Mr. Wow  I if you want to hear a wonderful sway version of the National Anthem, go to Youtube and listen to Marvin Gaye!  I usually prefer the the just sing it as you do but his version is so smooth and so his and so amazing.  Please post what you think!

  8. avatar HauntedLady says:

    Agreed re: Aguilera’s singing style. I really hate anyone using the national anthem for “song styling” or whatever it’s called. Just sing it with feeling. As for the lyrics, don’t kids learn The Star Spangled Banner in school any more? We learned the Pledge of Allegiance and the national anthem almost before anything else. And a professional should never forget the lyrics. That’s their job, for crying out loud. And why listen to Joan Rivers? She’s mean.
    And good for Brooke Shields. I’ve always heard that she’s a lovely person and I wish her nothing but happiness.

  9. avatar Maggie W says:

    Christina did just fine. Crooners like Michael Bolton have tripped over the words. Then there was crotch grabbing, spitting Roseanne Barr who couldn’t hit a note if her life depended on it. Of course, she didn’t try either. At a state track meet years ago, a university student sang the anthem and the crowd was in awe. You could hear a pin drop. A roar went up as he walked from the field. Perfect pitch and so pure. I’ve never heard anyone sing it better.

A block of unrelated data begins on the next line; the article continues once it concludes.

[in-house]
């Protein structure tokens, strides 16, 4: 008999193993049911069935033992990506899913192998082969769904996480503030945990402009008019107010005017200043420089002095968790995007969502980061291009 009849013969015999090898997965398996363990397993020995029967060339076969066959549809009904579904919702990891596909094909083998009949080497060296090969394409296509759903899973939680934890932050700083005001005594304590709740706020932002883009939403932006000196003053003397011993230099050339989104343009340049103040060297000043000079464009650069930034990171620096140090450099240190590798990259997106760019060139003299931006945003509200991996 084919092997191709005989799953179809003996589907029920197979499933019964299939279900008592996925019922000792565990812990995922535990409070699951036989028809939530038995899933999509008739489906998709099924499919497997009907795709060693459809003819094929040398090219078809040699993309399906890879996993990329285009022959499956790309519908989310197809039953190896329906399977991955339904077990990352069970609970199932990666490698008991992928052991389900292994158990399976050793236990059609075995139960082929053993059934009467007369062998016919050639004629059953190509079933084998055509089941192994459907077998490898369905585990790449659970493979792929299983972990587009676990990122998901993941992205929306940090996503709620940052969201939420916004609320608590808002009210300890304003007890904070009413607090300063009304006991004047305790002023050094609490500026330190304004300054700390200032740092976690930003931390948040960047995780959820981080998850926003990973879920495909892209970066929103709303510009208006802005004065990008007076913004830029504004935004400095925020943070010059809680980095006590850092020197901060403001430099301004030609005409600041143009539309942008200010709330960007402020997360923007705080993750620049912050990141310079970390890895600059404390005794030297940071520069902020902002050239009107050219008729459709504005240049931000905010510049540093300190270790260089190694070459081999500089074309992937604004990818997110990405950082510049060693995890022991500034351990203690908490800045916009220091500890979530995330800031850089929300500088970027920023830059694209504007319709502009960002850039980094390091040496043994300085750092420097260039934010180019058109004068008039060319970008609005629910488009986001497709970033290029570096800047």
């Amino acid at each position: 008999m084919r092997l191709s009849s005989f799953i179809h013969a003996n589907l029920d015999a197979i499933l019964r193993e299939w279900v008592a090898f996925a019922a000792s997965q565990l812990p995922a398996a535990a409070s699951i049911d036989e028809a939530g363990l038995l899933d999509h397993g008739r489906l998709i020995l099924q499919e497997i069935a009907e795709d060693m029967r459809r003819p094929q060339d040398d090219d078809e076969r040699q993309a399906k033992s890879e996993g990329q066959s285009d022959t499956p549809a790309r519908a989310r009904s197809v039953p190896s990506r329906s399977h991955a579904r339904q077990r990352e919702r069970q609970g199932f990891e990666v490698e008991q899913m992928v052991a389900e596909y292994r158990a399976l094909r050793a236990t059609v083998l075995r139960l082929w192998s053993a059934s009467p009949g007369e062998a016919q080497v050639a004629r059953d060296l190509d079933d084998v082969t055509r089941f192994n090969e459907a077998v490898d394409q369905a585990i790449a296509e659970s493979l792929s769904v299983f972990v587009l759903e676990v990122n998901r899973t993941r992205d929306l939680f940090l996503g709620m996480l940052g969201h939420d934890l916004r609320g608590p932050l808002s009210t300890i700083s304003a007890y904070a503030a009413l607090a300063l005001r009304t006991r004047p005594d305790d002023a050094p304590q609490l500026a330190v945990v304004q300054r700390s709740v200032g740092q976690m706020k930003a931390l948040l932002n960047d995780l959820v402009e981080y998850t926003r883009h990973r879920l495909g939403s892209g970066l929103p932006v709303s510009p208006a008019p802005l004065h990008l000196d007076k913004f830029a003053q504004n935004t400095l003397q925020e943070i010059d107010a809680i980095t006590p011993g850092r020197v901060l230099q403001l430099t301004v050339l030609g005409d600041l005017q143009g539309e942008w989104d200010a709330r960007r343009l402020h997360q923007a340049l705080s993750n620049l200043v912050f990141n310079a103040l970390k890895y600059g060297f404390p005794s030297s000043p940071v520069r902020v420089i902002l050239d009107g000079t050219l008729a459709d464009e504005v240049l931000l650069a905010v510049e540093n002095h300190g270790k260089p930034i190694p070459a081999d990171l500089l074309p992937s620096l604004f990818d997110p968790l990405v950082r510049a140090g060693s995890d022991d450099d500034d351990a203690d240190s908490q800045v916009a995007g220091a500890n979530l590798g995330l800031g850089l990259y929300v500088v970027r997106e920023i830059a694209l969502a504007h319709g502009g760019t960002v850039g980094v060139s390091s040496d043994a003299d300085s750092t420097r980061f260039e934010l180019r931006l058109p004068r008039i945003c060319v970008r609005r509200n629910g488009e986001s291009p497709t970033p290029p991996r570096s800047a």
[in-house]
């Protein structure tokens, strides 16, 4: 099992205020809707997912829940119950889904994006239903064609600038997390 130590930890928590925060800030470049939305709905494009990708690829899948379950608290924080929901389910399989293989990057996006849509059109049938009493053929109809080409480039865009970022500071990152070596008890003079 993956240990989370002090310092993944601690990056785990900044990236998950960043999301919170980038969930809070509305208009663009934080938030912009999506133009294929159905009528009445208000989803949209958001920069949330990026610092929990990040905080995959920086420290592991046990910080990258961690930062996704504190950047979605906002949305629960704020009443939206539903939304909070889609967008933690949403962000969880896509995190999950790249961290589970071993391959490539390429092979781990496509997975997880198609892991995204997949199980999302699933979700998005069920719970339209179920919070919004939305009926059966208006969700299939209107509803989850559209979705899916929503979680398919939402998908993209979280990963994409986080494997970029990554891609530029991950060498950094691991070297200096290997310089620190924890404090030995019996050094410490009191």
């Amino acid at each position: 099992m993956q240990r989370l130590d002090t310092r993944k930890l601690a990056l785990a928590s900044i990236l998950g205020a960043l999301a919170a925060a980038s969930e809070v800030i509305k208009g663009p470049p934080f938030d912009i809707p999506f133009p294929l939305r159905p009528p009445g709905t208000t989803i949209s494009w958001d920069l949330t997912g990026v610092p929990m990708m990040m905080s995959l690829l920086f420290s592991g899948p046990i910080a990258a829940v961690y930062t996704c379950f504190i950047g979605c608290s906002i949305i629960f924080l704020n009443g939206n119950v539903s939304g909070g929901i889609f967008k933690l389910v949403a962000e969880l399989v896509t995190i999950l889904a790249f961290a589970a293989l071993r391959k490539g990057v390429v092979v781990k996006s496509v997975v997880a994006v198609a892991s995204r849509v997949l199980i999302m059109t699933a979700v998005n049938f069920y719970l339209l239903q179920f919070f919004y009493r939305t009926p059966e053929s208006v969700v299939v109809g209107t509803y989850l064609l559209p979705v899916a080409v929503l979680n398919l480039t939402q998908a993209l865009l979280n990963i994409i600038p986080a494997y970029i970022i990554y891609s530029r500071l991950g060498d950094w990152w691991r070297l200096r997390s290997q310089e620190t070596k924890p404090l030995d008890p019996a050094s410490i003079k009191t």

I have always liked Brooke. In spite of being in the spot light from childhood, she has always seemed so grounded . She appears so at ease and honest in interviews. As she gets older, she becomes even more beautiful.
    Why does anyone go on O’Reilly or on Chris Matthews’ shows? Both interrupt constantly in an attempt to upstage their guests. Watching those two is as annoying as nails across a chalkboard.

    • avatar Briana Baran says:

      Michael Bolton is in no way an improvement over Ms. Aguilera, being a diva in his own right. I don’t think he’s quite the example to make your point…he’s quite a bit more vested in heart-jerking, meandering, overblown renditions of classics than accuracy.